Funeral Mass Reflection for Sister Anna Tseng RIP
Today we are all here to celebrate Sister Anna’s very final transition to her Heavenly Home. Reflecting on her life, it seemed to me that she was faced with a whole series of transitions which she made with faith, generosity and gratitude in her own very unique journey back to the Father.
In response to Jesus’ call to leave all and follow Him, Anna’s first notable and rather dramatic transition was to leave her own country, the vast area of China to travel to the tiny country of Ireland, more than half way across the world. Looked at humanly, this was a wrenching experience, but seen with the eyes of faith, it was the
journey of one who desired to give her life to God as a religious missionary and participate in Jesus’ Call to “Go teach all nations … “
Imagine how traumatic the change of language and culture must have been, in addition to the added challenge of learning to live the religious life! Although helped a lot by the Sisters she associated with, still, for Anna, it was a personal journey only she alone with God’s help could undertake.
After her years of formation in the novitiate, etc., she had more language study in Dublin. A very serious student, Anna lost no opportunity of learning new words and phrases in English, and her own language-mastery plan included an ever-present notebook to record the new words and which helped her keep better track of her
Around this time, Anna was told she was about to have another change of location. This time she was being sent to the United States – to Chicago to study in Mundelein College. Arriving in the United States for college, Anna encountered still another challenging transition and another way of doing things.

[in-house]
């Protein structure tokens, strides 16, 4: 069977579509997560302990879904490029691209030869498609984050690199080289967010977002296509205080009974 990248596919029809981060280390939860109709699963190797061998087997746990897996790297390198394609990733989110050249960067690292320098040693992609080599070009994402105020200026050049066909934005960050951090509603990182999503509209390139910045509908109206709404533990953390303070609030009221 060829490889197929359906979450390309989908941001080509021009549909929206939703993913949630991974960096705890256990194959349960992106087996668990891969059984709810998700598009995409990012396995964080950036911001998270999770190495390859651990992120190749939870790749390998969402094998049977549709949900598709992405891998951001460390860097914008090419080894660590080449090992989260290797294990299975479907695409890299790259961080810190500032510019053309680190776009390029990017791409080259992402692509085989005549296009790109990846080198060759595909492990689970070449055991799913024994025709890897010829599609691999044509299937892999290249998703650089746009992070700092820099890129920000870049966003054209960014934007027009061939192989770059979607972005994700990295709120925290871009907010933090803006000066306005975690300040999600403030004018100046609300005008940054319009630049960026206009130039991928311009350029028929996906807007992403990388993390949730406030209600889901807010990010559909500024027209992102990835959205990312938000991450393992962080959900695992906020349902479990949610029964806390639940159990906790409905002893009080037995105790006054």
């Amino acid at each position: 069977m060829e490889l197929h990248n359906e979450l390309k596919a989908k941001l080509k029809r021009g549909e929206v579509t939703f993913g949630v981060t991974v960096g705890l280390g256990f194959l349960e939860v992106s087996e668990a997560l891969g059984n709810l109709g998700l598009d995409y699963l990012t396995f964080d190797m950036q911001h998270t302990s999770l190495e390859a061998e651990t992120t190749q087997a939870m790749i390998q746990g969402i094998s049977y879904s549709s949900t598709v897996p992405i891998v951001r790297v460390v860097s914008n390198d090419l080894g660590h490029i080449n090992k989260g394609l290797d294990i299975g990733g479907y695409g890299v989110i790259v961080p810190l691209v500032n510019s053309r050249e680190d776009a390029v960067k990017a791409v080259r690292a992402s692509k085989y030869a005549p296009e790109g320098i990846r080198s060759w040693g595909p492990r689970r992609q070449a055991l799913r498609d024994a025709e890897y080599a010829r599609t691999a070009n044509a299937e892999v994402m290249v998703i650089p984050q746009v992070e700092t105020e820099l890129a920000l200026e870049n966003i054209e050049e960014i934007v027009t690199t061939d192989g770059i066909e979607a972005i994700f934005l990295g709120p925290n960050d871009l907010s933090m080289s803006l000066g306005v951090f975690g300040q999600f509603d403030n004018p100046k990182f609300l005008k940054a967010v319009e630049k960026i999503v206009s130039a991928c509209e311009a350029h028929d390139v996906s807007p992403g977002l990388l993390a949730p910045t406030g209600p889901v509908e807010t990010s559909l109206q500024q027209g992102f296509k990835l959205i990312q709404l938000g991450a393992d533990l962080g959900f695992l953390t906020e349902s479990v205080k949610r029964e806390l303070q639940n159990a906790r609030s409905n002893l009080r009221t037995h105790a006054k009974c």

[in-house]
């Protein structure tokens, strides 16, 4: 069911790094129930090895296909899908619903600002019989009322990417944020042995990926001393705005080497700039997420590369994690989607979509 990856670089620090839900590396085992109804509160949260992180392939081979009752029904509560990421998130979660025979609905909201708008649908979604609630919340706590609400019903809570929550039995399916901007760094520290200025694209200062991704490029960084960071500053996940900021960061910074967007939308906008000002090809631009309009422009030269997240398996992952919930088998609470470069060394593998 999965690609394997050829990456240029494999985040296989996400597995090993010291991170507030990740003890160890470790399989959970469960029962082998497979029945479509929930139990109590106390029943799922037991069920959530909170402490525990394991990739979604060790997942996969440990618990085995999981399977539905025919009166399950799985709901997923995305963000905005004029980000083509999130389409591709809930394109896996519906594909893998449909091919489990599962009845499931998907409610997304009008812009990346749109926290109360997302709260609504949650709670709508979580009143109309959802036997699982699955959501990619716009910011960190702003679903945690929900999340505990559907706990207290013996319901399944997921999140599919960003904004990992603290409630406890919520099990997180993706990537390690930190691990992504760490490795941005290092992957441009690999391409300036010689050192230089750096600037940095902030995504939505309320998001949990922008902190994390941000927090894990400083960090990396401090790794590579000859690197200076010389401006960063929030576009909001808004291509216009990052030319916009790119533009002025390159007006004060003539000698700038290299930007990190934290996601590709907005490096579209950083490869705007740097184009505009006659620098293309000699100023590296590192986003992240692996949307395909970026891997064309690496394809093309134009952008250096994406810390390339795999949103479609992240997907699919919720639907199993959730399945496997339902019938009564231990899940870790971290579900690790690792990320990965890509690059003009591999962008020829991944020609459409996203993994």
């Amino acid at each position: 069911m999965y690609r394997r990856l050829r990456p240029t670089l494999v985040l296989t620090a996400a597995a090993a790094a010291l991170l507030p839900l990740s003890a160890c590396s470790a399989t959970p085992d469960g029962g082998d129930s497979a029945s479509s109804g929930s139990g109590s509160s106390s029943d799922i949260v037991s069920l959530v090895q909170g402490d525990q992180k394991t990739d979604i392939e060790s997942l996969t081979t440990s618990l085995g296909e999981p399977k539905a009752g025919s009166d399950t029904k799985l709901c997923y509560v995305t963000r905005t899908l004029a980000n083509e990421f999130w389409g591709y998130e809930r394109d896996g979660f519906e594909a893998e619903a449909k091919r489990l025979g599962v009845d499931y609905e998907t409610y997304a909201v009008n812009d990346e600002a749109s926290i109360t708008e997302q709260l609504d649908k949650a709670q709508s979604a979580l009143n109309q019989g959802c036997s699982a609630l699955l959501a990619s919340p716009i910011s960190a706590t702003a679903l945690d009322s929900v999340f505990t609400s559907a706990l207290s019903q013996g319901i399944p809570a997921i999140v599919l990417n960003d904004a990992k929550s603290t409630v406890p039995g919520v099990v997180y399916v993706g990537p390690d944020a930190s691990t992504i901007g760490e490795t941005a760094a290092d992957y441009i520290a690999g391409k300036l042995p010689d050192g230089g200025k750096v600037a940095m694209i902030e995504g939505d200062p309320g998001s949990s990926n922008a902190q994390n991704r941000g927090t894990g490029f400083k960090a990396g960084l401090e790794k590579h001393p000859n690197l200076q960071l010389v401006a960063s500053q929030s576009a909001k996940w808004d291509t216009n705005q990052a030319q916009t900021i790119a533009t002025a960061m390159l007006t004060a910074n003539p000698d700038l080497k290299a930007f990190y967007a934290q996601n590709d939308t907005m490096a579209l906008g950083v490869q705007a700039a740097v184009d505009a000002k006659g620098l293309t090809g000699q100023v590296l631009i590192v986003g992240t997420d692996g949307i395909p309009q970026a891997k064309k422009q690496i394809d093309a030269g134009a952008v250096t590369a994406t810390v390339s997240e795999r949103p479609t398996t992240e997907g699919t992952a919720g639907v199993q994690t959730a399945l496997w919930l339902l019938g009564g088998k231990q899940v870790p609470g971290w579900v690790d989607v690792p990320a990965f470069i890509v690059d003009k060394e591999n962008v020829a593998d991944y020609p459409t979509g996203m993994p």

In order to get her college degree and teaching credential, Anna worked really hard. This time also offered her an opportunity to develop her creative potential in the multi-faceted area of Art, and she thrived on this.
One of her greatest hopes was to share the art pieces with her mother some day when she’d get back to China. Unfortunately, word came soon afterwards of the unexpected death of her dear mother – – we can only imagine what effect that news had on her sensitive loving heart…
Time was passing and another transition loomed ahead. After college
graduation Anna was sent to teach at Our Lady of Guadalupe School in Los Angeles. With her customary courage and endurance she forged ahead. Steps were taken to help her ease into this transition, which she was able to do with her characteristic energy and deep faith. In her own way she gave herself fully to the teaching task, as well as reaching out to the parents of the children. Her spontaneity
and goodness shone through and she was loved at Guadalupe, where
she spent wonderful years.
After retiring officially from the school she was invited to work as a part-time receptionist in St. Stephen’s multilingual Church. This afforded her an opportunity to work with Chinese people. Anna developed friends easily and quickly, and once again she saw a need to give more specialized help to some Chinese emigrants. In order to do this, she taught English, and later even added piano lessons to her